In our conversation in her living room, Mary Janet recalls the program broadcast earlier that morning and we recall her special guest for the day, cousin Donelda MacDonell, a good friend, author and talented craftsperson and storyteller.
Mary Janet has much to celebrate and be happy about. Married almost 50 years to Cecil (MacDonald of Port Hood) they live in a beautiful home on East Street in the village. They have seven beautiful children (Tammy, Brennan, Margie, Gordie, Kelly and Krista (twins), and Mitchell in addition to 12 grandchildren (from infants to 21 years old, many pictured in photos on their kitchen refrigerator).
This week, Mary Janet was also blessed with a surprise visit from her brother and his wife who live in Michigan.
“My brother Alex Roderick and his wife Rita surprised me this week (from Romeo, Michigan) and are home for the book launch on Saturday. I cannot tell you how much this means to me that they would travel so far to be there for me. I will never forget it. Cecil and I will be married 50 years on November 27th of this year and my brother Alex Roderick and his wife Rita will be married 50 years on November 4th as well. We all went out to dinner at the Glenora Distillery to celebrate this week since they won’t be around come November,” Mary Janet added.
In late August or early September, Mary Janet also saw the first edition of 4,000 copies of her Tunes and Wooden Spoons recipe book published by MacIntyre and Purcell publishers. She was fortunate that they approached her with the interest in producing the book and also that it is already selling like hot cakes. The first edition is already sold out except for enough copies for next weekend’s book launch at the Port Hood Parish Hall to be held on Saturday, September 25th, from 2:00 p.m. – 5:00 p.m. Special guests at that event will be family members and musicians Brennan, Kelly, Mitchell, and Anna MacDonald along with Dawn and Margie Beaton. Another 4,000 copies of the book are already ordered and are expected within six weeks with further launch events in the planning stages for later in the fall. Mary Janet will broadcast a show on Sunday October 24th at 2:00 p.m. from The Big Fiddle in Sydney and on Friday, October 29th, she will hold a book launch now in the planning stages at the Celtic Music Interpretive Centre in Judique.
Mary Janet is always quick to note that she couldn’t have had the success she has enjoyed with her program and book without the help of many friends and family members. She noted a few, but let The Oran know that it is only a preliminary list of some of the people who have been helpful – people such as her husband Cecil, her seven children, K.C. Beaton, Shelly Campbell, Denis Cunningham, local historian John Gillies, author Lesley Crewe, MacIntyre and Purcell Publishers, and many more.
Mary Janet’s daughter Margie, on behalf of the family, summed up very well something about the attraction and draw that people immediately relate to when they meet Mary Janet or listen to or watch her program online.
“This cookbook is not just about recipes. It represents the labour of love that is Tunes and Wooden Spoons. From the very first episode to the release of this book, we have watched Mom soar through this adventure with grace, humility, and kindness. She has always had this incredible ability to find time for all who love her, and now that includes her Sunday visits with her many followers. This book is just another example of her sharing her beautiful soul with the world. We are not surprised that the world loves her, how could you not? This book will only be one of her legacies. The many wonderful ways she lives her life make up the rest. We are immensely proud of her and very thankful that we get to call the cinnamon roll lady ‘Mom’,” Margie concluded.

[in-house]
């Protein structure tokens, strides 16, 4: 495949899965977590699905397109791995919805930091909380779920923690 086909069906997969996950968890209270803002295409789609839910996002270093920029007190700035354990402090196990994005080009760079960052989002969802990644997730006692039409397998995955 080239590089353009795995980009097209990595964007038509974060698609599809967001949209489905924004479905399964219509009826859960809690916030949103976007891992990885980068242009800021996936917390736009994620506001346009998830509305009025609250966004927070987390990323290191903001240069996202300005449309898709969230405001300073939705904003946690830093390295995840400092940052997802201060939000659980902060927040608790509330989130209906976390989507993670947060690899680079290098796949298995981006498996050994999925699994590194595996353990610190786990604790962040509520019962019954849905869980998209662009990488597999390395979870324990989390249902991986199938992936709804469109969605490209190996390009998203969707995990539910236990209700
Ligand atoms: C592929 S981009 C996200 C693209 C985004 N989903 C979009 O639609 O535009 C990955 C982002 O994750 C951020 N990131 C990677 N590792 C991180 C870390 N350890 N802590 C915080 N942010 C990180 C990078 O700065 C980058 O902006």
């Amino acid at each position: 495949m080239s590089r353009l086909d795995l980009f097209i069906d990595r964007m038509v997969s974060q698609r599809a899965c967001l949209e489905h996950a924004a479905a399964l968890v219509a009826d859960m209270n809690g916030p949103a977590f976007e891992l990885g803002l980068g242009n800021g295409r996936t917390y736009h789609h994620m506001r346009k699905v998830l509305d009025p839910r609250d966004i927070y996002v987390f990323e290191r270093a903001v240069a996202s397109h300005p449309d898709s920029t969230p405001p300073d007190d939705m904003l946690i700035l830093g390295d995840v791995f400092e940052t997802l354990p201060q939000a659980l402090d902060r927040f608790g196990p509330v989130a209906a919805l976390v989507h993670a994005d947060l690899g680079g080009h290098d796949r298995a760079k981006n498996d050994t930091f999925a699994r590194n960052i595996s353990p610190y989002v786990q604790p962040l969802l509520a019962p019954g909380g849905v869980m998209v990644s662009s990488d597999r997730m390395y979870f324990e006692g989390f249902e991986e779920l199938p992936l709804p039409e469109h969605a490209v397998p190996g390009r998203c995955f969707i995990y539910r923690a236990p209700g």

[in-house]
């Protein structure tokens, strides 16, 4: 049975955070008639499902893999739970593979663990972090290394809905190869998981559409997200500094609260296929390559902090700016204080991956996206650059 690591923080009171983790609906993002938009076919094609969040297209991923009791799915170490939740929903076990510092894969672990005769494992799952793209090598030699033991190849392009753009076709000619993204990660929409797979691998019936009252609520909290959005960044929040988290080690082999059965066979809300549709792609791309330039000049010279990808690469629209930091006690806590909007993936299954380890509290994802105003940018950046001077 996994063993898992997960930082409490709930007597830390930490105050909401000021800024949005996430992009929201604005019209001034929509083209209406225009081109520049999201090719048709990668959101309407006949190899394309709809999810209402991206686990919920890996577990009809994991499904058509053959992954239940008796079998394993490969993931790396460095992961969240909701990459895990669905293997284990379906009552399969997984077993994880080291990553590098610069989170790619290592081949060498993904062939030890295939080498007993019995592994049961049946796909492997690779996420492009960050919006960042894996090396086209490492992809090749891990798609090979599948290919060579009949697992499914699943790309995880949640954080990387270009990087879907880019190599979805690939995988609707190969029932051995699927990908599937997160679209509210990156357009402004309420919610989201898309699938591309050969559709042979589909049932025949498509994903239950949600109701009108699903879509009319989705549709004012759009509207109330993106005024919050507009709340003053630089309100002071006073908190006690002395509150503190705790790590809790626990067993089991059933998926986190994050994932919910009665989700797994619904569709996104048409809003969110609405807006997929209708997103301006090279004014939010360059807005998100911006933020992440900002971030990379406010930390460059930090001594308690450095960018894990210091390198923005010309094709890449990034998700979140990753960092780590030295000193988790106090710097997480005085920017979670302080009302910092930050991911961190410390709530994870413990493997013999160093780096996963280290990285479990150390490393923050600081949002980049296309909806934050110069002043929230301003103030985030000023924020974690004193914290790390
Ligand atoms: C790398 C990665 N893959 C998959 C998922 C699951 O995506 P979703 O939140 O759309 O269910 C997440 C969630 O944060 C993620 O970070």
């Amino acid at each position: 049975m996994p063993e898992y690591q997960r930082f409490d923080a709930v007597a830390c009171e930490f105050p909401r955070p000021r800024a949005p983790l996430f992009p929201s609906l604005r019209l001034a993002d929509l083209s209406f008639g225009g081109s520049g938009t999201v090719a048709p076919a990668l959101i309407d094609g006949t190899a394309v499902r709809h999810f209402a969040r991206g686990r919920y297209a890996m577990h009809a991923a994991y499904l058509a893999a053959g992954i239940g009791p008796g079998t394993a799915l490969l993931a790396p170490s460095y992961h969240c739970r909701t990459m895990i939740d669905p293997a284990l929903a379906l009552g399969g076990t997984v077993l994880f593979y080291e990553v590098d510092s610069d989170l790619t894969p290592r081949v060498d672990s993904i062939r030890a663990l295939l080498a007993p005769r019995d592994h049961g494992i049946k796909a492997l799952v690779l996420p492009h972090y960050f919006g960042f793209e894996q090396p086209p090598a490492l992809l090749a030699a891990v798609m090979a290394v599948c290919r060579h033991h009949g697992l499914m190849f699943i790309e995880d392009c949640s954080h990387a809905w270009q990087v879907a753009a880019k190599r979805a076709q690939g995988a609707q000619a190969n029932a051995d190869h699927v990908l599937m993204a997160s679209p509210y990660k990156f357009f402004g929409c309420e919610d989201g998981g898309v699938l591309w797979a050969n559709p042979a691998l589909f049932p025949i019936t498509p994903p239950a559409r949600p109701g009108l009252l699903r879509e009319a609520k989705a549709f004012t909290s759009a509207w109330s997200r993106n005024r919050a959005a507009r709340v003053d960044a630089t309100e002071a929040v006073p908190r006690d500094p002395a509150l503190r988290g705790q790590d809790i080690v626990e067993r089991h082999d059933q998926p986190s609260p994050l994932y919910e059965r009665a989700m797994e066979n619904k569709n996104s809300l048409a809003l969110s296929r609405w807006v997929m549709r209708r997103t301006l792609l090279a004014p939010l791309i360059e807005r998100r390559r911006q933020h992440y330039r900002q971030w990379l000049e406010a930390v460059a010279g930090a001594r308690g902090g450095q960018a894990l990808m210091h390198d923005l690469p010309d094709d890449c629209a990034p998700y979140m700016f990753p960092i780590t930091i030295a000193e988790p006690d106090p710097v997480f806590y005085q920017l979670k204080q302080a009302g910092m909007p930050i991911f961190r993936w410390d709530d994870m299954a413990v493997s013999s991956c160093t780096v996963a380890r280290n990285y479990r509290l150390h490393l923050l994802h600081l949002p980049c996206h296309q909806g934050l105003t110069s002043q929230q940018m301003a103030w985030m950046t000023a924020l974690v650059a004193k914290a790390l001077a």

Other interesting facts about Mary Janet MacDonald:
Mary Janet attended the St. Joseph’s Convent School in Mabou when she was a child and finished grade seven in 1964. She then attended the “new” Mabou Consolidated School (MCS) from 1964 and graduated from the Stenography program there in 1969.
Mary Janet was also employed by the Inverness County Municipal School Board in 1969 and began as secretary to the assistant superintendent of schools, Alexander Doyle. She stayed with the school board until 2002 when she took early retirement and most of those years was as the superintendent’s secretary, but once that organization joined the Strait Regional School Board, she was administrative assistant to the director of Human Resources as well as office manager.
Mary Janet then was home for a couple of years before beginning work as a title searcher for lawyer Francis Moloney in Port Hood. Following that, she went to work for the legal firm Evans, MacIsaac, MacMillan in Port Hawkesbury in the same capacity. From there she went to work in the oil sands mostly as a document controller, which ended in 2017. Once she finished with the jobs in western Canada, she took a few months off and began working as a companion/care giver for Scotia Personnel (an agency in Halifax) and was paired up with seniors who needed care. She worked two weeks on and then two weeks off and did this until March of 2019 to return home and relax for a bit. Then COVID 19 happened and before long, the launch of Tunes and Wooden Spoons began followed by the launch of the book by the same name.
Mary Janet’s birth parents were Donald and Margie (MacDonell) MacDonald.
After the age of three when her birth mother passed away, Mary Janet was raised by Red John Beaton and Maggie Anne Beaton. Maggie Anne was her grandmother’s sister.
In the early 1980s, Mary Janet released her first of two step dancing instructional videos, One Step At A Time, which was followed in 1998 by the release of a second VHS titled, Cape Breton Step-Dancing - A Family Tradition.
You can catch Mary Janet MacDonald live on her Tunes and Wooden Spoons Facebook live broadcast every Sunday afternoon beginning at 2:00 p.m. or search for some of her clips on YouTube.